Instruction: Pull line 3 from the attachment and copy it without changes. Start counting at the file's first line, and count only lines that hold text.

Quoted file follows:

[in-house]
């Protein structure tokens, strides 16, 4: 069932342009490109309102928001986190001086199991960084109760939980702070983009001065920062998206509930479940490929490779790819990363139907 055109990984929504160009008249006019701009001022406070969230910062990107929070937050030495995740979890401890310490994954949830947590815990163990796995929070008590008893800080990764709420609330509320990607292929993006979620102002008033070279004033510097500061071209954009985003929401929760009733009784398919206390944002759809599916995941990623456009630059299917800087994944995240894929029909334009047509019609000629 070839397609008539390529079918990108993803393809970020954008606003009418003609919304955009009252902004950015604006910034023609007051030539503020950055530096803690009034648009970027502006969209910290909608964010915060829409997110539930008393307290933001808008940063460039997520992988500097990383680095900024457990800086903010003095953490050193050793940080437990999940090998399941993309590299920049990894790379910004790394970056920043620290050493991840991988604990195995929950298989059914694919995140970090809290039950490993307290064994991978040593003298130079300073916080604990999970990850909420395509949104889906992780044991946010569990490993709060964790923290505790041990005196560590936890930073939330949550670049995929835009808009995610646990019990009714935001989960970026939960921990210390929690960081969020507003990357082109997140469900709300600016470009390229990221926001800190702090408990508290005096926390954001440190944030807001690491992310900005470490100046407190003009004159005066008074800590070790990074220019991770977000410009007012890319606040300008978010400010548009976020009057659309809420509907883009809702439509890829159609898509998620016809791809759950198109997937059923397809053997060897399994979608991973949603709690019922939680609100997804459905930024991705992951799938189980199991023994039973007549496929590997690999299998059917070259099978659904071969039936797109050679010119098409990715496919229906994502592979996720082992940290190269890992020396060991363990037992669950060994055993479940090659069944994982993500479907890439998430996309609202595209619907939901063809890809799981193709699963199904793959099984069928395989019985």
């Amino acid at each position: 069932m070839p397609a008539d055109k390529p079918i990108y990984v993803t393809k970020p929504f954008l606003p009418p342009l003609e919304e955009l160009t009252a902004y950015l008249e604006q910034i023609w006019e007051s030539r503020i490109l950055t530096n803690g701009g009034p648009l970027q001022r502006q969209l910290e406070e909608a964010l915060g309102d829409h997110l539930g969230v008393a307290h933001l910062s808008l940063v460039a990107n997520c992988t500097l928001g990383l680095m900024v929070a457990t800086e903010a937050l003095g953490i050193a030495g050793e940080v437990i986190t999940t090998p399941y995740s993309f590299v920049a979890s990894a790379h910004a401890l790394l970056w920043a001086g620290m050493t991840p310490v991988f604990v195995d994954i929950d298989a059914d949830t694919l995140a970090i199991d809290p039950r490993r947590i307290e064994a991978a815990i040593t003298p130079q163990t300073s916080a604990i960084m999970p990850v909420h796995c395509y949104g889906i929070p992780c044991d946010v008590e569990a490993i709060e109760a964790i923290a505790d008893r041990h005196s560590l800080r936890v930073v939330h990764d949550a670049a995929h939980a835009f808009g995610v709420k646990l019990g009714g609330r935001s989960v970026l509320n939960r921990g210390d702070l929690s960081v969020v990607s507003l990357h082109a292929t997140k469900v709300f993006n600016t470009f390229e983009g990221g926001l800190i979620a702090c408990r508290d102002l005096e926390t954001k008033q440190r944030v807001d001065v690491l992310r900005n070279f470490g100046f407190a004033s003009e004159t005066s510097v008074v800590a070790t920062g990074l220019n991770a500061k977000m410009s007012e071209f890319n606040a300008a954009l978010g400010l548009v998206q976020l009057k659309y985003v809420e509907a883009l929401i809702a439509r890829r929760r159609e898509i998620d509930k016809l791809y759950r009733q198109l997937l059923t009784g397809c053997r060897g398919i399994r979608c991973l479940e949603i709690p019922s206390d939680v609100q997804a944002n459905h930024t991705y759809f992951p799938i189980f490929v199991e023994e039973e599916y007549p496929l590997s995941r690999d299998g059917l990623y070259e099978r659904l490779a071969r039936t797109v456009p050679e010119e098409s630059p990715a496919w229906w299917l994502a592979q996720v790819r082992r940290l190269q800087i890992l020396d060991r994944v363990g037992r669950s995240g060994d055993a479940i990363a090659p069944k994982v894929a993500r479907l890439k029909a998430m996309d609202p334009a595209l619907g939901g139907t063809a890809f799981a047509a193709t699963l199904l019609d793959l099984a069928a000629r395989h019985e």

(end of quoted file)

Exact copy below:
């Amino acid at each position: 069932m070839p397609a008539d055109k390529p079918i990108y990984v993803t393809k970020p929504f954008l606003p009418p342009l003609e919304e955009l160009t009252a902004y950015l008249e604006q910034i023609w006019e007051s030539r503020i490109l950055t530096n803690g701009g009034p648009l970027q001022r502006q969209l910290e406070e909608a964010l915060g309102d829409h997110l539930g969230v008393a307290h933001l910062s808008l940063v460039a990107n997520c992988t500097l928001g990383l680095m900024v929070a457990t800086e903010a937050l003095g953490i050193a030495g050793e940080v437990i986190t999940t090998p399941y995740s993309f590299v920049a979890s990894a790379h910004a401890l790394l970056w920043a001086g620290m050493t991840p310490v991988f604990v195995d994954i929950d298989a059914d949830t694919l995140a970090i199991d809290p039950r490993r947590i307290e064994a991978a815990i040593t003298p130079q163990t300073s916080a604990i960084m999970p990850v909420h796995c395509y949104g889906i929070p992780c044991d946010v008590e569990a490993i709060e109760a964790i923290a505790d008893r041990h005196s560590l800080r936890v930073v939330h990764d949550a670049a995929h939980a835009f808009g995610v709420k646990l019990g009714g609330r935001s989960v970026l509320n939960r921990g210390d702070l929690s960081v969020v990607s507003l990357h082109a292929t997140k469900v709300f993006n600016t470009f390229e983009g990221g926001l800190i979620a702090c408990r508290d102002l005096e926390t954001k008033q440190r944030v807001d001065v690491l992310r900005n070279f470490g100046f407190a004033s003009e004159t005066s510097v008074v800590a070790t920062g990074l220019n991770a500061k977000m410009s007012e071209f890319n606040a300008a954009l978010g400010l548009v998206q976020l009057k659309y985003v809420e509907a883009l929401i809702a439509r890829r929760r159609e898509i998620d509930k016809l791809y759950r009733q198109l997937l059923t009784g397809c053997r060897g398919i399994r979608c991973l479940e949603i709690p019922s206390d939680v609100q997804a944002n459905h930024t991705y759809f992951p799938i189980f490929v199991e023994e039973e599916y007549p496929l590997s995941r690999d299998g059917l990623y070259e099978r659904l490779a071969r039936t797109v456009p050679e010119e098409s630059p990715a496919w229906w299917l994502a592979q996720v790819r082992r940290l190269q800087i890992l020396d060991r994944v363990g037992r669950s995240g060994d055993a479940i990363a090659p069944k994982v894929a993500r479907l890439k029909a998430m996309d609202p334009a595209l619907g939901g139907t063809a890809f799981a047509a193709t699963l199904l019609d793959l099984a069928a000629r395989h019985e």